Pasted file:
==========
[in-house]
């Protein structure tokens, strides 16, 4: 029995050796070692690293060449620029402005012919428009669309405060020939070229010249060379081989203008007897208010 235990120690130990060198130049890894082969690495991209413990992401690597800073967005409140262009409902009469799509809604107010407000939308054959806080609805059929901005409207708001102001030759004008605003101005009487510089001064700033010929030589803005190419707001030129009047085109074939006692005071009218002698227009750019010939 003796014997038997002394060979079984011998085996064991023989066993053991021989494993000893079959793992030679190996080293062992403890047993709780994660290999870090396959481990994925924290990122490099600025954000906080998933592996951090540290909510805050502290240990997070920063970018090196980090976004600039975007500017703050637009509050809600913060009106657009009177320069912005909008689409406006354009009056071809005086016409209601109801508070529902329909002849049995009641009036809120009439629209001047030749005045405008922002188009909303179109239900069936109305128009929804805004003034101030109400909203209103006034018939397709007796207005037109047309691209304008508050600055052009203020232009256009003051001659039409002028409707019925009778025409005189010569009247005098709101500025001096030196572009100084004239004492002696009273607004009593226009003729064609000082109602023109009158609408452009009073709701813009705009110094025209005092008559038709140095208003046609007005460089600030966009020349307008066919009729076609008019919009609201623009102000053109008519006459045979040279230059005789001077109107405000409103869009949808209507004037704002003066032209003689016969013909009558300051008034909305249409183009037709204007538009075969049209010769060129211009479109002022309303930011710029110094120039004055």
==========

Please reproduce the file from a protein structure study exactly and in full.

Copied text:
[in-house]
């Protein structure tokens, strides 16, 4: 029995050796070692690293060449620029402005012919428009669309405060020939070229010249060379081989203008007897208010 235990120690130990060198130049890894082969690495991209413990992401690597800073967005409140262009409902009469799509809604107010407000939308054959806080609805059929901005409207708001102001030759004008605003101005009487510089001064700033010929030589803005190419707001030129009047085109074939006692005071009218002698227009750019010939 003796014997038997002394060979079984011998085996064991023989066993053991021989494993000893079959793992030679190996080293062992403890047993709780994660290999870090396959481990994925924290990122490099600025954000906080998933592996951090540290909510805050502290240990997070920063970018090196980090976004600039975007500017703050637009509050809600913060009106657009009177320069912005909008689409406006354009009056071809005086016409209601109801508070529902329909002849049995009641009036809120009439629209001047030749005045405008922002188009909303179109239900069936109305128009929804805004003034101030109400909203209103006034018939397709007796207005037109047309691209304008508050600055052009203020232009256009003051001659039409002028409707019925009778025409005189010569009247005098709101500025001096030196572009100084004239004492002696009273607004009593226009003729064609000082109602023109009158609408452009009073709701813009705009110094025209005092008559038709140095208003046609007005460089600030966009020349307008066919009729076609008019919009609201623009102000053109008519006459045979040279230059005789001077109107405000409103869009949808209507004037704002003066032209003689016969013909009558300051008034909305249409183009037709204007538009075969049209010769060129211009479109002022309303930011710029110094120039004055």